What do I mean by ‘plodding along’? The same-old things: symposia, journal adverts, detail aids, speaker programmes, CME, publications, patient education programmes, advisory boards and of course the sales team.

Maybe it’s because too many pharma marketers don’t know what works and what doesn’t, or perhaps don’t understand newer elements of the marketing mix. This would stem partly from a lack of understanding of how customers make their prescribing/purchasing decisions - in other words, insight is important, as ever.

Is there an argument for adopting the ‘same-old’ in any situation? Only when the market is not changing is there an excuse at all for such a ‘same old’ approach - and there is not one part of the healthcare world where the market is standing still. So there is no argument for the same old.

If the landscape if different, then the thinking has to be different, and you don’t have to look very far to see just how much that landscape has changed.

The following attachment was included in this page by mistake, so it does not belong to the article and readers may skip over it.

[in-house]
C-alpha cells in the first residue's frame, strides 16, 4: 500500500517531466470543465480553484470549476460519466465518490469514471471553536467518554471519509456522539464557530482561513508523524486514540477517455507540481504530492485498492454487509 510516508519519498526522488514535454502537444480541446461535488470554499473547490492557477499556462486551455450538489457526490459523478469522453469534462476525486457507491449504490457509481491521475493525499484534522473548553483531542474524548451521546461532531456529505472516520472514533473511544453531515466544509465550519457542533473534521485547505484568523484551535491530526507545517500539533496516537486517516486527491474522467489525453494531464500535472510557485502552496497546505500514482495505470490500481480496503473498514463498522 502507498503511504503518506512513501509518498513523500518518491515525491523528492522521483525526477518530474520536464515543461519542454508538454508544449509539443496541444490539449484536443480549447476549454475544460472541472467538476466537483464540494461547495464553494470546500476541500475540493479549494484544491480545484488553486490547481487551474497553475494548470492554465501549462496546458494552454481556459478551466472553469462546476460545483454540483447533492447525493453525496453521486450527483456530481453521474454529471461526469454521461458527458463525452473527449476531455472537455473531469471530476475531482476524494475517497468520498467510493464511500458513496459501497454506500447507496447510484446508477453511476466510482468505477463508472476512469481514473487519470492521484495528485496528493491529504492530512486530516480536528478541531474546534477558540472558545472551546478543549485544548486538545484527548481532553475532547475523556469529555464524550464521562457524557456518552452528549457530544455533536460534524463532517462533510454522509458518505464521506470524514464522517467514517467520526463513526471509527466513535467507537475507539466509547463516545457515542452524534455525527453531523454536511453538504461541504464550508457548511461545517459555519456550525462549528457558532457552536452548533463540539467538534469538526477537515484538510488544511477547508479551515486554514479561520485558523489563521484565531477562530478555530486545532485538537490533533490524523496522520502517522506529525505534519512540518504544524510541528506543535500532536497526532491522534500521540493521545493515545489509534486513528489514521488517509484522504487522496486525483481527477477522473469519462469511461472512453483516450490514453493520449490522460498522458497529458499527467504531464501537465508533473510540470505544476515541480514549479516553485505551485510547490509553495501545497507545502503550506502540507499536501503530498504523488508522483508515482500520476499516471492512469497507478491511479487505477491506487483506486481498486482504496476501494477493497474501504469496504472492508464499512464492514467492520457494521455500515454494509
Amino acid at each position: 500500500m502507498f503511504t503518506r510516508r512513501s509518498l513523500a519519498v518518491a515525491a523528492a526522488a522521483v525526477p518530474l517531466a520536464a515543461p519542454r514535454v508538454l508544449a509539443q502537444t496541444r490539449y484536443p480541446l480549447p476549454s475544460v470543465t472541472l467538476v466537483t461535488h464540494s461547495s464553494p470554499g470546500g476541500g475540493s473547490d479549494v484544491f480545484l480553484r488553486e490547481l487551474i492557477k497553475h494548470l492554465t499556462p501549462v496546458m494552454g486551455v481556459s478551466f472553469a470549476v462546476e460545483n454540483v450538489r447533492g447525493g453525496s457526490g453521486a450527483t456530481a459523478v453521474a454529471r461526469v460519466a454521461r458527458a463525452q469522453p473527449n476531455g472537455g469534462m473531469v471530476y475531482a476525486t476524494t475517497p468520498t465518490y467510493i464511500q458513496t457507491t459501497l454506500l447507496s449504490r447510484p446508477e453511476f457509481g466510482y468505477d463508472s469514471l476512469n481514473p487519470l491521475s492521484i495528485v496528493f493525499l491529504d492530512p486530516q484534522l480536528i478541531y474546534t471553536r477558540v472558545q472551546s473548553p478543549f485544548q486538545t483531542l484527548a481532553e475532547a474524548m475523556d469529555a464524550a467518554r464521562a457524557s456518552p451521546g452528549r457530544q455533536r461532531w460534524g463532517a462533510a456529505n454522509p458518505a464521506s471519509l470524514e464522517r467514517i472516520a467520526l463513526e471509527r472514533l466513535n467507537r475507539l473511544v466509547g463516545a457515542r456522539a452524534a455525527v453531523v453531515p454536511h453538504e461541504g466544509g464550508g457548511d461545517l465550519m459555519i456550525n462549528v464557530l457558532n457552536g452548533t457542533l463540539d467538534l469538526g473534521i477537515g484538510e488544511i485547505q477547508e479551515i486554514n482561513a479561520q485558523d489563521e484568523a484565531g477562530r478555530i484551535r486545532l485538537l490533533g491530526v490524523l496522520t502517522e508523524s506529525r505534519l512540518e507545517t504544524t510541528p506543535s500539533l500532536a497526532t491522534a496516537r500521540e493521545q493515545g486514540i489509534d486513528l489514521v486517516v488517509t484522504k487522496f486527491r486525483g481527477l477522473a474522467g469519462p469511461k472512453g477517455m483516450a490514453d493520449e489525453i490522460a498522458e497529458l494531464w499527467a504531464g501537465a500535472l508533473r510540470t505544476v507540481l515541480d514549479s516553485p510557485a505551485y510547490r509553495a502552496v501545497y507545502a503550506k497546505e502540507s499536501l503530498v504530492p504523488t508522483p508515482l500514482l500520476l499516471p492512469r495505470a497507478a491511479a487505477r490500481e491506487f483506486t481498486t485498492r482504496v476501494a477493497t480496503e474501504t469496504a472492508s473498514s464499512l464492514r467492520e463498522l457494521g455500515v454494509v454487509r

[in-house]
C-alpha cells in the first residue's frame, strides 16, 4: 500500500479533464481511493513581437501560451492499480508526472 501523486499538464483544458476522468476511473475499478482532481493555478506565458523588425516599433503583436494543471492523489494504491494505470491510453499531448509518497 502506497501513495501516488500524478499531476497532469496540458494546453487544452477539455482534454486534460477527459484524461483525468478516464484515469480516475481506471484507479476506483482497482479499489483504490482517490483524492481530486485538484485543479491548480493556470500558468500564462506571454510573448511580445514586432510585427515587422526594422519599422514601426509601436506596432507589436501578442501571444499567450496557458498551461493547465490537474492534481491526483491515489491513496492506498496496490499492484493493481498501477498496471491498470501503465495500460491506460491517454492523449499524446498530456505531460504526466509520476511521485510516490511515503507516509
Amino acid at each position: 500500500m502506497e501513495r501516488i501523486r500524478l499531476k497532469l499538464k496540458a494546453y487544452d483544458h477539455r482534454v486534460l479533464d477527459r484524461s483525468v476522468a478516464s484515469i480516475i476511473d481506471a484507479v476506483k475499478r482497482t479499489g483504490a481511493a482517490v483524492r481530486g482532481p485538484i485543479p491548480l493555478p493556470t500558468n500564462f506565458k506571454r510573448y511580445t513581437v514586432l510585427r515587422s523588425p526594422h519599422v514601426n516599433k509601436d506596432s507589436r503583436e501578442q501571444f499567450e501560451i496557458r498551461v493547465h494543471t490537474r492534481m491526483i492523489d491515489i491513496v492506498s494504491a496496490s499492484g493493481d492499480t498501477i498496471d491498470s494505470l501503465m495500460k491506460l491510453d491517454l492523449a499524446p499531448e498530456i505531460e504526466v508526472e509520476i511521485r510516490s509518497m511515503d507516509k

Let’s take a couple of examples: CME is no longer a part of the marketing mix, as it has moved to being a heavily scrutinised medical affairs budget item. Sales teams and traditional detailing are becoming less and less effective, and more and more doctors deny access to sales representatives - as all the while the costs of maintaining a sales team rises.

So let’s look those elements of the marketing mix to see how we might introduce a fresh approach and innovative thinking.

The sales team

We have already seen a sharp reduction in sales team sizes, less print media and fewer conferences. To replace these old methods, we will see greater use of websites, call centres and eDetailing, and a role for internet-enabled social media.